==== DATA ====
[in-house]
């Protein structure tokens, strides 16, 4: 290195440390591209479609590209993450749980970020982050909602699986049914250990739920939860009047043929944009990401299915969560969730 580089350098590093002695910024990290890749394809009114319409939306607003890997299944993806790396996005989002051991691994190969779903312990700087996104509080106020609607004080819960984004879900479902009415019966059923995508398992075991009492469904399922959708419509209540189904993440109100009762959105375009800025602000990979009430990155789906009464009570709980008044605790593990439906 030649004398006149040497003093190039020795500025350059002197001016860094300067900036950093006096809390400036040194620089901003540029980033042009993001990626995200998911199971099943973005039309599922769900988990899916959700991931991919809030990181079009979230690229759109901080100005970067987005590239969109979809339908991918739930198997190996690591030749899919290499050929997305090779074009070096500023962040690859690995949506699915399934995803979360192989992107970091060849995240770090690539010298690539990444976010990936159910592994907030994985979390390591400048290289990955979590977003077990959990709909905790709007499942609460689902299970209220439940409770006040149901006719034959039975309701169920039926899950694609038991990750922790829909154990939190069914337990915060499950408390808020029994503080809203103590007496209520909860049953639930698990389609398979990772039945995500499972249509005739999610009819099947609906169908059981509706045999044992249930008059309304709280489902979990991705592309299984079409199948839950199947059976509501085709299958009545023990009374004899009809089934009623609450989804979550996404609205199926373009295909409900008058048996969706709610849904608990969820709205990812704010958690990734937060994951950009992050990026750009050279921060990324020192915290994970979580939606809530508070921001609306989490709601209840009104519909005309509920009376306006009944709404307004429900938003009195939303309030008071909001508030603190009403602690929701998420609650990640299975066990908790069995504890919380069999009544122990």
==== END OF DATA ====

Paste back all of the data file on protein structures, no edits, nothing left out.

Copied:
[in-house]
């Protein structure tokens, strides 16, 4: 290195440390591209479609590209993450749980970020982050909602699986049914250990739920939860009047043929944009990401299915969560969730 580089350098590093002695910024990290890749394809009114319409939306607003890997299944993806790396996005989002051991691994190969779903312990700087996104509080106020609607004080819960984004879900479902009415019966059923995508398992075991009492469904399922959708419509209540189904993440109100009762959105375009800025602000990979009430990155789906009464009570709980008044605790593990439906 030649004398006149040497003093190039020795500025350059002197001016860094300067900036950093006096809390400036040194620089901003540029980033042009993001990626995200998911199971099943973005039309599922769900988990899916959700991931991919809030990181079009979230690229759109901080100005970067987005590239969109979809339908991918739930198997190996690591030749899919290499050929997305090779074009070096500023962040690859690995949506699915399934995803979360192989992107970091060849995240770090690539010298690539990444976010990936159910592994907030994985979390390591400048290289990955979590977003077990959990709909905790709007499942609460689902299970209220439940409770006040149901006719034959039975309701169920039926899950694609038991990750922790829909154990939190069914337990915060499950408390808020029994503080809203103590007496209520909860049953639930698990389609398979990772039945995500499972249509005739999610009819099947609906169908059981509706045999044992249930008059309304709280489902979990991705592309299984079409199948839950199947059976509501085709299958009545023990009374004899009809089934009623609450989804979550996404609205199926373009295909409900008058048996969706709610849904608990969820709205990812704010958690990734937060994951950009992050990026750009050279921060990324020192915290994970979580939606809530508070921001609306989490709601209840009104519909005309509920009376306006009944709404307004429900938003009195939303309030008071909001508030603190009403602690929701998420609650990640299975066990908790069995504890919380069999009544122990």